By Bobby Tanzilo Senior Editor/Writer Published Feb 06, 2023 at 9:02 AM

Just months before the assassination of President John F. Kennedy in Dallas in November 1963, the country was still riding a wave of optimism – tempered, of course, by Cold War fears – since the end of World War II.

Perhaps no place was feeling better that summer than Milwaukee, where nearly a half-million people turned out on a gorgeous summer Thursday to help kick off what would become a beloved tradition in the city.

That day, July 4, marked the debut of Milwaukee’s Great Circus Parade.

Thanks to Kyle Swartz and Adam Levin, whose book of Kodachrome images of Milwaukee is due out this year, we have more than a dozen photographs capturing that optimistic and celebratory mood.

Announced in January 1963 by sponsor Schlitz Brewing Company, the parade was described in one newspaper article as a, “two-hour cavalcade and fireworks display ... a great circus parade, its advance billing proclaiming ‘The Greatest Show on Earth’ and ‘the most elaborate street parade ever staged’.”

Hoping the event would become an annual one, Schlitz President Robert A. Uihlein Jr. said the new, mile-long procession of 25 ornate vintage circus wagons from the Circus World Museum in Baraboo would attempt to recreate the “authenticity, splendor and pageantry” of the circus parades of old.

In addition to the wagons – which dated back to the late 19th century and were to be restored on the Schlitz dime – Uihlein promised no fewer than 30 horses in six-, eight- and even 10-horse hitches. There would be a dozen bands performing on wagons, plus a trio of calliopes (two air- and one steam-driven).

Advance men would shout, “Hold your horses! The elephants are coming,” before pachyderms, lions, tigers, monkeys, leopards and other animals would appear. In one of the photos below you can see a clown leading a ram, which the beer guy in me hopes is a reference to bock beer.

“The unique nature of this parade and the fact that nothing like it has been seen for 50 years will focus the national spotlight on Milwaukee,” Uihlein told the Journal.

“We think that it can do as good a job in publicizing Milwaukee as the Tournament of Roses parade does for Pasadena, California, the mardi gras does for New Orleans, the Mummers’ parade for Philadelphia or the Macy parade for New York City.”

To make it so, Schiltz planned to advertise the parade nationally.

The parade – which would start at 2:30 p.m. on Kilbourn Avenue (rain or shine!) and then run along Wisconsin Avenue – was to be themed, “A Day in Old Milwaukee.”

According to Circus World Museum President Charles Philip (Chappie) Fox – who largely organized the circus side of the parade – there hadn’t been a circus parade of this magnitude in nearly half a century.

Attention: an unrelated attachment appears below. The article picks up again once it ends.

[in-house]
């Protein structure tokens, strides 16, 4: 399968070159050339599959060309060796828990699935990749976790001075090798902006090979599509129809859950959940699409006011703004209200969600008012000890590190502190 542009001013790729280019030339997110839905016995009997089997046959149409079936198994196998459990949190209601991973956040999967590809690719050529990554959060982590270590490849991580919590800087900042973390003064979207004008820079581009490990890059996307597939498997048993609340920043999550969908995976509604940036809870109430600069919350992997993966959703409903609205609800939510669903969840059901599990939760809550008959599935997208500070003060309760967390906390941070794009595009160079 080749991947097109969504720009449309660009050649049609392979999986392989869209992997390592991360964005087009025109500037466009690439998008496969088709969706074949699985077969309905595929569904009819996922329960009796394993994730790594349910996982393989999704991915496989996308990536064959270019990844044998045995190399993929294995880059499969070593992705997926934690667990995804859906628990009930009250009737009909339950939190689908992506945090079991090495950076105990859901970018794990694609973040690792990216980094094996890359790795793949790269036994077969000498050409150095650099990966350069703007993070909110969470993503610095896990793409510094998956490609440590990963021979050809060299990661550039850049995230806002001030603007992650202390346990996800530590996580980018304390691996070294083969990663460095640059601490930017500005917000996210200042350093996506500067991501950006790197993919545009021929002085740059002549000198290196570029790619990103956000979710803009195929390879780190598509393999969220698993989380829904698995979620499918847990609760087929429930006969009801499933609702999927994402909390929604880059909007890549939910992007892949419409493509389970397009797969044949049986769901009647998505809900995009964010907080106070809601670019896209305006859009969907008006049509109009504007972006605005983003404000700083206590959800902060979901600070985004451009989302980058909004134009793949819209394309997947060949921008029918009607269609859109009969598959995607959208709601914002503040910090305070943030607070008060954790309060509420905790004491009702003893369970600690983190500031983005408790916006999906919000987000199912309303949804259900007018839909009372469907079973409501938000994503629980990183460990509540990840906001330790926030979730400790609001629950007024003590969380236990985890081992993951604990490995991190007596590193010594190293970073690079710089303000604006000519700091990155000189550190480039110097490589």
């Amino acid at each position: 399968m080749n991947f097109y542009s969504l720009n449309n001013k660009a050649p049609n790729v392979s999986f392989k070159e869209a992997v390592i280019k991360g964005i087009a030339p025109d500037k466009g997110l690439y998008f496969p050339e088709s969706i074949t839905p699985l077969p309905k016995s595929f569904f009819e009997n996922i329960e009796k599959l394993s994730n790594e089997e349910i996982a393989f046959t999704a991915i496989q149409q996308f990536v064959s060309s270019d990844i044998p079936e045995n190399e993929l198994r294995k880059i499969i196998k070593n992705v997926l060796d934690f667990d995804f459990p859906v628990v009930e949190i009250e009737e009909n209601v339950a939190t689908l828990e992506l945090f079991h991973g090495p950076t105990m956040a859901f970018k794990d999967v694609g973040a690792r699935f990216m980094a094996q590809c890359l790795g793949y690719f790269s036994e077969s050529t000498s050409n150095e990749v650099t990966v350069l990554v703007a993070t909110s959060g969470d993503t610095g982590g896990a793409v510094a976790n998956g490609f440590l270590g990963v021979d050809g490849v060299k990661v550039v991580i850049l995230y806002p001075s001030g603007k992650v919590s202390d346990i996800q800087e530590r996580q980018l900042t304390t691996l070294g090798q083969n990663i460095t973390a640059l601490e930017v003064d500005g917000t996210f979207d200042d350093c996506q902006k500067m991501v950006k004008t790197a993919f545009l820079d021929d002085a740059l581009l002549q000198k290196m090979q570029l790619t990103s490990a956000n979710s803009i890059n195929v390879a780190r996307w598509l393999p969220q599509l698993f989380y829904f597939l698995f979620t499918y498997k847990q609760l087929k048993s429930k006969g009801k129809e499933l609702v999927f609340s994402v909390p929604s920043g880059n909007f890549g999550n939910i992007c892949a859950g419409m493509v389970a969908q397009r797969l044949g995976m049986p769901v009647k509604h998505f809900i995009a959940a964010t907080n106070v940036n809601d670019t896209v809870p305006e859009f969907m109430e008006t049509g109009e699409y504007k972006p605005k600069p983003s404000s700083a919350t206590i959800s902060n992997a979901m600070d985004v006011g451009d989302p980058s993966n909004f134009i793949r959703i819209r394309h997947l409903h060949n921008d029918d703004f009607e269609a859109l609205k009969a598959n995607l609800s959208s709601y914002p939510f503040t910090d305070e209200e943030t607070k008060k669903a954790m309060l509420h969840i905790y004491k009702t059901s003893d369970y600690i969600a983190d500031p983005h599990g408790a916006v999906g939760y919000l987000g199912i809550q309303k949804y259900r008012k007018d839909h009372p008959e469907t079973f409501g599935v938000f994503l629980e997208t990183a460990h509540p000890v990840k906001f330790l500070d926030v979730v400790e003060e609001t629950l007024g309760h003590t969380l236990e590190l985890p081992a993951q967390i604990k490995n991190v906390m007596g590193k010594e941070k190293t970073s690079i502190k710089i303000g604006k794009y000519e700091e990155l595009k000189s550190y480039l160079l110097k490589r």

The heyday for such parades was between 1880 and 1920, he said.

Among the other features of the revived procession were five bandwagons; wagons depicting Pocahontas and John Smith, Columbus discovering America, Mother Goose, the old woman in the shoe and Cinderella; a Wild West “flotilla” and six tableau wagons with scenes from far-flung places like France, Britain and Asia.

In addition to those three calliopes, there would be an electrically operated xylophone, “whose clapping reverberations can be heard for blocks.”

On the day of the parade, Milwaukee was abuzz. The City Hall tower bells rang out at 9 a.m. as thousands flocked to the parade route and vyied for a view, in some places standing 12 deep.

According to Harry S. Pease of the Journal. “Even the weather was the kind Milwaukee never really has – a beaming sun that polished each bit of sparkle and glitter, warming the spectators’ hearts as it kept their exteriors comfortable in 70-degree temperatures.”

And the 425,000 who “jam(med) the route,” were not disappointed, Pease wrote.

“Milwaukee put the clock back a few decades Thursday and proved that the good old days were as great as Grandpa said. Like so many of the things that Grandpa remembers, this was a little too good to be true.

"Never did circus wagons gleam so brilliantly in fresh gold an white, silver and scarlet as they did in Thursday’s three-and-a-half-mile parade. Never did the horse-drawn carriages shine so richly in black and crimson, maroon and blue, polished copper and brass, and never did they chug so resolutely over such a distance."